I said on Sunday that I was going to write and update. 🙂 I didn’t, and a friend reminded me tonight that she had been waiting to see what I was going to say. She got the verbal update but I might as well write down what I would have written on Sunday, had there been the time.
I woke up really early on Sunday morning and couldn’t go back to sleep. I knew the Lord was drawing me to go and spend some time with him so I went outside to the trampoline with my bible and my journal. I started reading from Lamentations 3…you know…that well-known scripture that says:
This I recall to mind, therefore I have hope. It is of the Lord’s mercies that we are not consumed, because His compassions fail not. They are new every morning, great is thy faithfulness.
It is a verse I always quote to friends who are going through a tough time. I always thought it was a very encouraging verse (and it is). But for me, on Sunday, I felt as hopeless as they come and could not see the mercy of God in my situation. Despite what the verse said, I felt consumed.
All I could see before me was a life without my precious little Jenna, a life filled with pain and longing and unfulfilled dreams and wishes. But it wasn’t only having Jenna here with us and having a little girly-girl to spice up our lives that was an unfulfilled dream. I could handle being without Jenna if I knew her death counted for something in my life. I want so much of God, I want to be consumed by him. Yet all I could see was the same old patterns, the same old Sumi, with no evidence of any lasting change in my life yet. It was beyond discouraging…I felt utterly hopeless.
To lose Jenna, and not grow from it, is my biggest fear and would be a greater tragedy than her leaving us all-too-soon.
As i thought about how lonely this road of grief is, I was reminded of a teaching my pastor gave not too long ago on ‘The Principle of Aloneness’. He mentioned the scripture in Isaiah 51:2:
Look unto Abraham your father, and unto Sarah that bare you: for I called him alone, and blessed him, and increased him. For the LORD shall comfort Zion: he will comfort all her waste places; and he will make her wilderness like Eden, and her desert like the garden of the LORD; joy and gladness shall be found therein, thanksgiving, and the voice of melody.
Abraham had to leave everything he held dear and follow God completely. He had to embrace an aloneness, a set-apartness that he couldn’t find in the midst of his family, his culture, or his friends in Ur. But because he went out on a limb with God like that, he was blessed, and God was able to add things to his life and his character he never would have received otherwise. I was encouraged that in this alone-place God will comfort (the hebrew word there means to sigh or breathe over) and cause my wilderness to become the garden of the Lord, a place of joy and singing.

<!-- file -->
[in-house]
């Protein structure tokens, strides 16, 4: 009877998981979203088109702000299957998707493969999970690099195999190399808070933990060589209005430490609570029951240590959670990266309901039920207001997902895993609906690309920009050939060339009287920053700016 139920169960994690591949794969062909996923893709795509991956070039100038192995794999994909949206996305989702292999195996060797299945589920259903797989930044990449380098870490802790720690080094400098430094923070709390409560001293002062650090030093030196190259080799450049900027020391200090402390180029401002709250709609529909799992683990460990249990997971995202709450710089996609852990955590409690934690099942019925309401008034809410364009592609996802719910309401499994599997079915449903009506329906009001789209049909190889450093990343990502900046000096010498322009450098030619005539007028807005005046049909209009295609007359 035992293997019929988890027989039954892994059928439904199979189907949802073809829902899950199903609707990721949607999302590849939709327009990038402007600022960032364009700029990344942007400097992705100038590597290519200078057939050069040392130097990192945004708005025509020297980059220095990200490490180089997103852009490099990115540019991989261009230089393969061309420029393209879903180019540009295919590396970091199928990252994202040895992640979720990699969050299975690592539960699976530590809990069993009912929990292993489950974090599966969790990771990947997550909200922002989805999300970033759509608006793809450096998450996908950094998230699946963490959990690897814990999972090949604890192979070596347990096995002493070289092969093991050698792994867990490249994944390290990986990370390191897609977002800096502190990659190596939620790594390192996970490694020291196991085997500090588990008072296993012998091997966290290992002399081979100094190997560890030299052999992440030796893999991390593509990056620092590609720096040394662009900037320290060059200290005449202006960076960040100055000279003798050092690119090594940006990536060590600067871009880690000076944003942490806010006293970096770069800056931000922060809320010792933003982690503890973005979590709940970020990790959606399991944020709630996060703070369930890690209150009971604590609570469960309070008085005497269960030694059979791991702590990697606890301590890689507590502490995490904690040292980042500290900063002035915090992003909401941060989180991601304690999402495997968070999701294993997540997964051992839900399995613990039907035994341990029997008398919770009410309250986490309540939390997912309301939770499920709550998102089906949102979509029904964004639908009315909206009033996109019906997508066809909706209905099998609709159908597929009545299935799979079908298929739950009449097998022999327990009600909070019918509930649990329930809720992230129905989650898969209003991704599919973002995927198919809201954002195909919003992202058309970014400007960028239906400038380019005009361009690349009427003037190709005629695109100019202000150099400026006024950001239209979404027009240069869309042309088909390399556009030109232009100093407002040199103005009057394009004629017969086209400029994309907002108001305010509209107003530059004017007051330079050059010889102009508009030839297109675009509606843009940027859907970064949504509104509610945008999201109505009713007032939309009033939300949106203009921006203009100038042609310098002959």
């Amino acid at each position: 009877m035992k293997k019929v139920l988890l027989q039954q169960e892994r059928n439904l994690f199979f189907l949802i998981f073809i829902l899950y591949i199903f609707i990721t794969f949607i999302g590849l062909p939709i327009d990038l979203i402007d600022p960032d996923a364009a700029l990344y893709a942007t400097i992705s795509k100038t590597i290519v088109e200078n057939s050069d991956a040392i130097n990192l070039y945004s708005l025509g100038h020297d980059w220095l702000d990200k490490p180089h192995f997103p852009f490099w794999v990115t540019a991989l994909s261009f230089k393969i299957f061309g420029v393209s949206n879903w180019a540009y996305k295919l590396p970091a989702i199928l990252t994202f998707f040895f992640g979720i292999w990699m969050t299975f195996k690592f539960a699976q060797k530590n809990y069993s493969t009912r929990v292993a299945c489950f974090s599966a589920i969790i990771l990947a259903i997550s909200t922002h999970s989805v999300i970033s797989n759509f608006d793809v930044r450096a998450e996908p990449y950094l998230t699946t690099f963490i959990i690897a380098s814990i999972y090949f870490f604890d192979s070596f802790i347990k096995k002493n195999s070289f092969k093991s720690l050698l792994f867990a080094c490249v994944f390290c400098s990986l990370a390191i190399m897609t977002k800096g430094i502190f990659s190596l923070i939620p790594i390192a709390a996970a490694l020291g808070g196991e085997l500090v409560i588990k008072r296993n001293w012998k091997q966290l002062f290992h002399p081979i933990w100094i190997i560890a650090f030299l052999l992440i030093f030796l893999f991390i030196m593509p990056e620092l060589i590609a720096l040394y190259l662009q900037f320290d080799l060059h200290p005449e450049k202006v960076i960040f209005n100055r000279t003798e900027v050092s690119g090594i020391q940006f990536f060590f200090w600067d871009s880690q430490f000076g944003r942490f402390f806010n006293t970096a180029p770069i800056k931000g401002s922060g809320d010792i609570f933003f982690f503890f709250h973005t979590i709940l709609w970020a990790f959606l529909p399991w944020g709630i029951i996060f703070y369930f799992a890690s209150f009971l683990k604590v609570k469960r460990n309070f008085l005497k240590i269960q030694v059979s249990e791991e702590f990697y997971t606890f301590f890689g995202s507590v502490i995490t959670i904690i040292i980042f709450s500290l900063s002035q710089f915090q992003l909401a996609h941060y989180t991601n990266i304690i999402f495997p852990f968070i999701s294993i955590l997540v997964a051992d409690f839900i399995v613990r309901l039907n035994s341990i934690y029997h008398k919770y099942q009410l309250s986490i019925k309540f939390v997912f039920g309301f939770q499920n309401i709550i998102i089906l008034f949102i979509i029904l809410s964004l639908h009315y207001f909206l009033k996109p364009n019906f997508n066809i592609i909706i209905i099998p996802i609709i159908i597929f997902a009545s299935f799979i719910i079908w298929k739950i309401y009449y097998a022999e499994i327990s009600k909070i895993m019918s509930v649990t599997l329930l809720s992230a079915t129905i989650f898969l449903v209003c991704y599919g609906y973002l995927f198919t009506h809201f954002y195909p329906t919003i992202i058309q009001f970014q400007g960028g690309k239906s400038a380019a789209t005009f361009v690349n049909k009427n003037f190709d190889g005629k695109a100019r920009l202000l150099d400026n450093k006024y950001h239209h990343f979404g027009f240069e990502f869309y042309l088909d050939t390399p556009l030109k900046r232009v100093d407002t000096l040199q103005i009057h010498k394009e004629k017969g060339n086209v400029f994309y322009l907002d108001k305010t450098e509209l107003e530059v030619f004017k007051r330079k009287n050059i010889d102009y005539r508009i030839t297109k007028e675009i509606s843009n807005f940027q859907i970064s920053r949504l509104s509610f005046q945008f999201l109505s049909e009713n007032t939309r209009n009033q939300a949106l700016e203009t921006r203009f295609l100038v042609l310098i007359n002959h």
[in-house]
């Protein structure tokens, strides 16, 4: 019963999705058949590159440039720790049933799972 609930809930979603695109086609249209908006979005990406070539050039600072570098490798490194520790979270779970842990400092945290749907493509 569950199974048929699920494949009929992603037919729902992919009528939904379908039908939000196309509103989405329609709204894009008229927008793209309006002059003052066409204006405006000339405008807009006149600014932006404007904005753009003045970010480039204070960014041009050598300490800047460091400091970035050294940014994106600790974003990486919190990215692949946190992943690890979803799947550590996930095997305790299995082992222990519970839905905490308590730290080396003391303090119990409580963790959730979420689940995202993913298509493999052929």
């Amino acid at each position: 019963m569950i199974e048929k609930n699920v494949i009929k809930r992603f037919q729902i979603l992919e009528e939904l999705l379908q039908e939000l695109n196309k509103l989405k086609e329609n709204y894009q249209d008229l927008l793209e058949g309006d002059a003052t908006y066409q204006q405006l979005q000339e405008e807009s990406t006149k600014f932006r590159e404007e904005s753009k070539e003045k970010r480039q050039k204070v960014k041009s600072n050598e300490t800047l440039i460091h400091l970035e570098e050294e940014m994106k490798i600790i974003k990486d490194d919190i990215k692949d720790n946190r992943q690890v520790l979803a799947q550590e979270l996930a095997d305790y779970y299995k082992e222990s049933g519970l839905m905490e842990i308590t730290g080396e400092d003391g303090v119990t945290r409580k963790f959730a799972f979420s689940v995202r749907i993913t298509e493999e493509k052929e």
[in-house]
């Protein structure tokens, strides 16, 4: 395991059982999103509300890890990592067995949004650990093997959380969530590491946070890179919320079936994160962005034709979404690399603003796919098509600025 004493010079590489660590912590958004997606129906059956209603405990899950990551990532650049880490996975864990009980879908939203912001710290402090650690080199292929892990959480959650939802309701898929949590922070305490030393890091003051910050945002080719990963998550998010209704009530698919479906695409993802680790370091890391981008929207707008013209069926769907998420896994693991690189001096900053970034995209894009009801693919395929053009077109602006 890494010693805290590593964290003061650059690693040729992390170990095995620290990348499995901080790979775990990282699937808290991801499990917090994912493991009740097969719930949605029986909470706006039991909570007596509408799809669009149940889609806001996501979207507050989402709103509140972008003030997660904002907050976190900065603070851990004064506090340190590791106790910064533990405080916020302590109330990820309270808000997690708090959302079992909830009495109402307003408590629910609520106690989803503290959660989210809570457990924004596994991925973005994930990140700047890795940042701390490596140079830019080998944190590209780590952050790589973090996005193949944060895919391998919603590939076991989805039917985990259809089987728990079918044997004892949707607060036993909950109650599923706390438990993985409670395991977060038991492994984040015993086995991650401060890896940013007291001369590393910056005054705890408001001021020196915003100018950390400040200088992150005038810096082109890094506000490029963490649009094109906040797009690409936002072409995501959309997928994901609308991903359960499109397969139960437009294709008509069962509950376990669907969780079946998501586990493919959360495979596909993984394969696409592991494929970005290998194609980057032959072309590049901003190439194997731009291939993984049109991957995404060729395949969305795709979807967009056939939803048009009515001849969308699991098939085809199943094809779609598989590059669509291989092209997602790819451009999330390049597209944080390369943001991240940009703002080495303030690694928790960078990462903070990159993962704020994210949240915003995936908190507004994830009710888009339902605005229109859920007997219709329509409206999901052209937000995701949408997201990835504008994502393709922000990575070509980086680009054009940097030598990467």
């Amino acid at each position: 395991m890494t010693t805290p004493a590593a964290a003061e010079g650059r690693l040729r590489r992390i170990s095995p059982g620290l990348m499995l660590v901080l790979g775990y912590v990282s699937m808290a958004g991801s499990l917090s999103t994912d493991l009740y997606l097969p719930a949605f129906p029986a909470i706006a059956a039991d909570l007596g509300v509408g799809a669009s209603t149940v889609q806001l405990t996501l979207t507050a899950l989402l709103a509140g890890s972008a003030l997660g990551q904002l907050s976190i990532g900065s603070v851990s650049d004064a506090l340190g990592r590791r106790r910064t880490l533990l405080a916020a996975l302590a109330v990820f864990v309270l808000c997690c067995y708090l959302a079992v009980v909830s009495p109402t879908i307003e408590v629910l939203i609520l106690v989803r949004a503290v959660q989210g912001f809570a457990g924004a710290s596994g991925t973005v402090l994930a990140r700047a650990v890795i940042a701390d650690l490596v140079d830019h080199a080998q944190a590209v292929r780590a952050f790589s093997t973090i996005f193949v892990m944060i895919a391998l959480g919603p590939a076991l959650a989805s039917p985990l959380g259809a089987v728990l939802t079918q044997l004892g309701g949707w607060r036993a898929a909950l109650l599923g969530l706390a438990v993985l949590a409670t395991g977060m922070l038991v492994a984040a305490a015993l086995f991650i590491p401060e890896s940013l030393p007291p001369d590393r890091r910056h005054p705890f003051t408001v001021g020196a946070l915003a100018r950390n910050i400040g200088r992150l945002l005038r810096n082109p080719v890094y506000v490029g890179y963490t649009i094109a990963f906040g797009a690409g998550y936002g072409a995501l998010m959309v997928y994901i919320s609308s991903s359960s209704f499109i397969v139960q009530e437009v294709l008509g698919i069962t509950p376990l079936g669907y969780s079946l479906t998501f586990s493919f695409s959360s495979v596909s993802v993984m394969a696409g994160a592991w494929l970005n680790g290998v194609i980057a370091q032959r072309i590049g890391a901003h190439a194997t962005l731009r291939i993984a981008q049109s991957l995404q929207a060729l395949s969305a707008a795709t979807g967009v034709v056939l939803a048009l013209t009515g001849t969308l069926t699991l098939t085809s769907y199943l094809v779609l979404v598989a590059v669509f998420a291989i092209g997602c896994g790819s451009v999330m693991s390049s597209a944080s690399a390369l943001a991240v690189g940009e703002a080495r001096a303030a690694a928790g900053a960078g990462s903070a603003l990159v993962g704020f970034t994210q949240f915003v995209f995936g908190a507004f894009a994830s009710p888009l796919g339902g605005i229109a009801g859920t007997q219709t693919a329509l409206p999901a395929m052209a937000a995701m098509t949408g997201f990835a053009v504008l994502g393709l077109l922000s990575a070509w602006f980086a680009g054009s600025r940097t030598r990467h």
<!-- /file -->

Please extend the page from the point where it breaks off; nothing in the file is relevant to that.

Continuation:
Further on in the same chapter, it is written that: He hath made the depths of the sea a way for the ransomed to pass over… Some of you may have read the post I made on ‘the deep’ about a year ago. It is one of my favorite posts ever and still speaks truth to me today.
The word ‘deep’ is described in Strong’s Concordance as an abyss or subterranean water supply, but it comes from a root word that means to agitate greatly, cause an uproar, destroy, put in commotion, disturb, consume, crush, discomfort.
It is a paradox, but God is able to use this very place where I am so crushed, so discomforted, where my soul is in such an agitated uproar, as a means of bringing his salvation to me. It can become the very thing that helps me to cross over from this place I have been stuck in so long, to the deliverance that waits on the other side. As I cry out to Him and pour out my heart to him and seek his face in the middle of this horrific mess, he meets me, like he did on Sunday morning. And in meeting him like that I am one step closer, going from (a little bit of) strength to (a little bit more) strength, and from glory to glory.
My hope is that my ‘depths’ might even become a way for others to pass over…that as I come through this I will be able to minister to others who are facing ‘depths’ of their own and show them the way across.
Sooo…God gave me new hope on Sunday. I could put my chin up because he told me I was going to make it in the long term. A day will come when Jenna’s death won’t just seem like a tragic, horrible waste. It will bring forth his glory, and I will live to see it.
My mother’s day was much better than I had expected. The days preceding it were actually much worse. People rallied around me and loved on me and most of all Jesus had ministered to me and given me my hope back. Isn’t he faithful?